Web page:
- The big picture. We show your performance over as long a period as possible to help keep you focused on the long-term and minimize short-term stress.
We don’t encourage frequent monitoring of performance, but if you do want to review performance, you have the tools necessary to do so. Two of those tools are time-weighted return (TWR) and individual rate of return (IRR).
When you invest, you often do it a little bit at a time. A contribution here, a contribution there – or even better, contributions made on a consistent schedule via auto-deposit.
The time-weighted return imagines that all the contributions you’ve made to date happened all at once on Day 1. This way of crunching returns takes deposits and withdrawals out of the equation when evaluating your portfolio performance.
Why would you want to do this? Because cash coming in and out of your portfolio at different times can distort and complicate your returns due to the nature of the constantly-fluctuating stock market.
Also, if you were comparing returns across two different accounts with two different cash flow patterns, you couldn’t be sure if the difference was due to the investments or due to the timing of the cash flows.
The time-weighted return can refer to a price-only return, or a total return. Price return reflects only the change in price of the asset, while total return reflects both price and reinvested income. By default, Betterment displays total return for a more comprehensive view of performance.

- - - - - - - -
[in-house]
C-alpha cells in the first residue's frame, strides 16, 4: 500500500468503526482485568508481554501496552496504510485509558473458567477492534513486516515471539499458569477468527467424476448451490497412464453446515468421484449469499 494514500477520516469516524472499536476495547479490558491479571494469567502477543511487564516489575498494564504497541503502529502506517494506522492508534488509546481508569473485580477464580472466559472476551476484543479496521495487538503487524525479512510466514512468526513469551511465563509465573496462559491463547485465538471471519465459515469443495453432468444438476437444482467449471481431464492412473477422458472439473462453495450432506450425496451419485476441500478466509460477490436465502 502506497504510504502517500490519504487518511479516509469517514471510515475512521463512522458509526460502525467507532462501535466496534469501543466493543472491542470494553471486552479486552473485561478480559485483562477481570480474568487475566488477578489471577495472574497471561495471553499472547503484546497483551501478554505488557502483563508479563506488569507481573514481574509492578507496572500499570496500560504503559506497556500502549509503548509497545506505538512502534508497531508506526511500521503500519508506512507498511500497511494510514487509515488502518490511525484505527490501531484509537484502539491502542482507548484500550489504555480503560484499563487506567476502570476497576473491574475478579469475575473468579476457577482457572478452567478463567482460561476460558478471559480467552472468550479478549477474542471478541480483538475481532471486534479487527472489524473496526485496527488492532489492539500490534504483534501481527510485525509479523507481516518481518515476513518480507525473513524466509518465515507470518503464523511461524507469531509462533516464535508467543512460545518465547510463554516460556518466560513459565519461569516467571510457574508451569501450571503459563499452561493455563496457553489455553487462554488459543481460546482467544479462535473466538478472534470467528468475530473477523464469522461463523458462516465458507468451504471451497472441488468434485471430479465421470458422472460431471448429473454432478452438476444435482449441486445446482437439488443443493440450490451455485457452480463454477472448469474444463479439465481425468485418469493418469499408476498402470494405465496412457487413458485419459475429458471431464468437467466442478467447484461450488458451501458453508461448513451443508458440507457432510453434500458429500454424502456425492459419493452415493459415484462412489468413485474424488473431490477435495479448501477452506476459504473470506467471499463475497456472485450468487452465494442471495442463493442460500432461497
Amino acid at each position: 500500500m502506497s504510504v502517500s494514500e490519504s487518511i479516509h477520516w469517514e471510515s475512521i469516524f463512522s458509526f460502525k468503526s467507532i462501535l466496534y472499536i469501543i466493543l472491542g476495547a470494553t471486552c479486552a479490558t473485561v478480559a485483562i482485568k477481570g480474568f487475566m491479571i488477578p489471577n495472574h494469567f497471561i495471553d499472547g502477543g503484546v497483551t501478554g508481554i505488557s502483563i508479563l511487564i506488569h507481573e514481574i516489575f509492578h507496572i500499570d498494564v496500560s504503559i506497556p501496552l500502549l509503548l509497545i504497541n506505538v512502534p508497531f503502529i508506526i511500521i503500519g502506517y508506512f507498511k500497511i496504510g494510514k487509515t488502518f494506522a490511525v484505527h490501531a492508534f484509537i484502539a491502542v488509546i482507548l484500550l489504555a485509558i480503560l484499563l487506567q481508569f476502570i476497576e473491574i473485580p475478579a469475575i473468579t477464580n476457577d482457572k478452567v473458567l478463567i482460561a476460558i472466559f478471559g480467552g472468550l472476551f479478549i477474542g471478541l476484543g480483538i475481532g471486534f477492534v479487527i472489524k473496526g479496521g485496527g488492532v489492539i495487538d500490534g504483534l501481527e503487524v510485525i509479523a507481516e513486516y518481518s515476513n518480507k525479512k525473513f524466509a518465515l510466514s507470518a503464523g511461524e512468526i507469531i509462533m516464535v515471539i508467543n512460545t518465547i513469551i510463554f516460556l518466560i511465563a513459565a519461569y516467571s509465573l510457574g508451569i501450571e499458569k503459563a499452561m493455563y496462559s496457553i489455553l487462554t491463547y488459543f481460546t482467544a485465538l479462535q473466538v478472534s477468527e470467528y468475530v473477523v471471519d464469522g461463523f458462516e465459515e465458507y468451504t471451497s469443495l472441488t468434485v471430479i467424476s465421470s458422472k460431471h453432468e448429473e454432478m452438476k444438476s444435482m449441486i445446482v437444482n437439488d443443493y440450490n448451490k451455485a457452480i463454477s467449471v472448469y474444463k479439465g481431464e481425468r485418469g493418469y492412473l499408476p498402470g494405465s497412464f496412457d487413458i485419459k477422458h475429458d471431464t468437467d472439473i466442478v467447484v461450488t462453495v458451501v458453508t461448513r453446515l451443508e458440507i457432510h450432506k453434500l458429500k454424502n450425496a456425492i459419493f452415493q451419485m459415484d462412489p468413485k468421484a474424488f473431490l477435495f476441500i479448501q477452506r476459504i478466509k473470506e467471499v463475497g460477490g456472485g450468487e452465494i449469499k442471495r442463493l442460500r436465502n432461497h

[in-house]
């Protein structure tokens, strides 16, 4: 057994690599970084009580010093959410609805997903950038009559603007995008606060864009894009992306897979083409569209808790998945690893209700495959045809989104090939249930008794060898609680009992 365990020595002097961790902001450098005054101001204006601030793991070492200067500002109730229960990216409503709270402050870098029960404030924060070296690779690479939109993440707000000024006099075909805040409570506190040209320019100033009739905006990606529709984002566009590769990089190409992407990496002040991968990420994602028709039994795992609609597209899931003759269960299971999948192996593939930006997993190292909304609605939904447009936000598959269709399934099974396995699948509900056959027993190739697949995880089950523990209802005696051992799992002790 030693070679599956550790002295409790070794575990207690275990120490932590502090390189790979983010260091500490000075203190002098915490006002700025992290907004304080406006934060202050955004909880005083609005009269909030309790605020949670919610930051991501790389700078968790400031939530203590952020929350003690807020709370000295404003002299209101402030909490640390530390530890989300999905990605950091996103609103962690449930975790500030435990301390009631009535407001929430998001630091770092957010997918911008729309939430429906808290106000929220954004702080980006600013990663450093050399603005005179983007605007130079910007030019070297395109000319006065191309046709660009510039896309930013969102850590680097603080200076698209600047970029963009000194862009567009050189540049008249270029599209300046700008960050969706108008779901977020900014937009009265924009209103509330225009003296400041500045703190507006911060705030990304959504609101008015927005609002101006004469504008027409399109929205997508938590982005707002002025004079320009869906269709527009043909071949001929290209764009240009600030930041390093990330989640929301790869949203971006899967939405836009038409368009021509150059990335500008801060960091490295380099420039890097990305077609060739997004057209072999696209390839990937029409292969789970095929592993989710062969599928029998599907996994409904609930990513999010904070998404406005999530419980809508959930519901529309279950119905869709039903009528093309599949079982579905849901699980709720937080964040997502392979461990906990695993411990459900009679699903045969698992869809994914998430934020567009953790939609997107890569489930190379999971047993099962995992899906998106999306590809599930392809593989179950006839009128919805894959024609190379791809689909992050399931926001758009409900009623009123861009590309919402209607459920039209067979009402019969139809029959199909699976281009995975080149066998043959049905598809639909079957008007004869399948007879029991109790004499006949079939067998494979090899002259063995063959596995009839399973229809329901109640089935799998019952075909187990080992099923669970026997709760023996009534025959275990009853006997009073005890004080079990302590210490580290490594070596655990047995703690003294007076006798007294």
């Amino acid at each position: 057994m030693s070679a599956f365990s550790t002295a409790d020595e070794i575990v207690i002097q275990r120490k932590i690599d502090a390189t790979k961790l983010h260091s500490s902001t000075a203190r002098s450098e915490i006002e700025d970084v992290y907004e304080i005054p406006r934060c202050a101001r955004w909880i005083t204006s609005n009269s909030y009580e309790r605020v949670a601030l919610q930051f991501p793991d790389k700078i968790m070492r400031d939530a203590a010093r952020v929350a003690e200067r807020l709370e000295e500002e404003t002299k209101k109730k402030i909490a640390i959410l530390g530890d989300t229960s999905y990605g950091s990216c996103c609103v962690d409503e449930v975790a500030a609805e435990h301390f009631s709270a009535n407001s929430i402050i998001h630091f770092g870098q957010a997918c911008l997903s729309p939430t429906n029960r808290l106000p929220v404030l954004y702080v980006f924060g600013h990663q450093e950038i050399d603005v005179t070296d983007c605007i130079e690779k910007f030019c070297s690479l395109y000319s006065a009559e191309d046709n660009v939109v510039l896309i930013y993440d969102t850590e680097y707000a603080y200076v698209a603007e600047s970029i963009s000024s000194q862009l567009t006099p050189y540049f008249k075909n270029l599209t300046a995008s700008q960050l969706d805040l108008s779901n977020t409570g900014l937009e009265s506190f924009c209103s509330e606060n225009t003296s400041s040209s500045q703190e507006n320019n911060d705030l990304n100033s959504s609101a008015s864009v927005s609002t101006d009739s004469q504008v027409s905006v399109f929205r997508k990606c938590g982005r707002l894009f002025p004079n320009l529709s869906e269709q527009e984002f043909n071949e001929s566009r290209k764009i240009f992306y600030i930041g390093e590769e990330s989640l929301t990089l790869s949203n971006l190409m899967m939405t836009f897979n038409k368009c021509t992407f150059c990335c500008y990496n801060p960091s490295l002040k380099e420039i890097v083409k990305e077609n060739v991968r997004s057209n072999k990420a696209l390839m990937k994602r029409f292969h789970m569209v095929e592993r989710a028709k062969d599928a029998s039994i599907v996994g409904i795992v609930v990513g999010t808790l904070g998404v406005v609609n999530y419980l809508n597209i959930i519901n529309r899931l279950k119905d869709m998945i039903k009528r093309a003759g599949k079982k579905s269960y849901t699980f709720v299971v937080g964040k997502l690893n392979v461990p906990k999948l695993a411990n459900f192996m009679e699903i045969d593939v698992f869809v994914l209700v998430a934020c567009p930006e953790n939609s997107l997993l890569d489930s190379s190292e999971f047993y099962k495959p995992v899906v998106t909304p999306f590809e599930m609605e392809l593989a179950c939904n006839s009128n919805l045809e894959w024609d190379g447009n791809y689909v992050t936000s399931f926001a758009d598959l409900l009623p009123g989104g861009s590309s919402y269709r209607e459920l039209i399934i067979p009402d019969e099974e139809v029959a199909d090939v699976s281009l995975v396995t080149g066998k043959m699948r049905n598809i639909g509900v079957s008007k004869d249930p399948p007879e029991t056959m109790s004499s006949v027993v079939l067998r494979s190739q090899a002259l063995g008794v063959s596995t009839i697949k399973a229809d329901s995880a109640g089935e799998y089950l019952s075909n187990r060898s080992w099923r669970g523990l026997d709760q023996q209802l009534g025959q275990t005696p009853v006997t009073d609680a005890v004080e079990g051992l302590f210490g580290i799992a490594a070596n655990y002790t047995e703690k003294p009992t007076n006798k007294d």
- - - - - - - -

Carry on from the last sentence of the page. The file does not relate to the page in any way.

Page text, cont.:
Individual Rate of Return
The individual rate of return, on the other hand, is affected by each and every instance of cash flow that goes in and out of your portfolio. Cash flows at Betterment can include deposits, withdrawals, dividends, and fees. IRR does a better job of answering the question, “What are the average returns on the dollars I personally deposited into Betterment?” as opposed to “How well does Betterment design and manage the portfolios I have with them?”
Look beyond performance when sizing up investment managers
Make no mistake, the construction and performance of a portfolio is important, but it’s not the only thing you should consider when sizing up the services of an investment manager. We recommend a more comprehensive set of criteria:
- Monetary costs such as commissions, trade fees, and assets under management (AUM) fees. These can create a drag on your returns.
- Non-money costs like the amount of time and effort required of you. Does a service come with a high time or stress cost for you to get the most out of it?
- Investing philosophy and whether it aligns with your values. Some funds, for example, try to deviate from an index and may cost more as a result.
- Tax efficiencies such as tax loss harvesting and asset location. Your stated returns likely won’t take into account any potential value these tools may have added.
When choosing an investment manager, the key isn’t to focus solely on investment performance; it’s to focus on service, fit, and investor returns.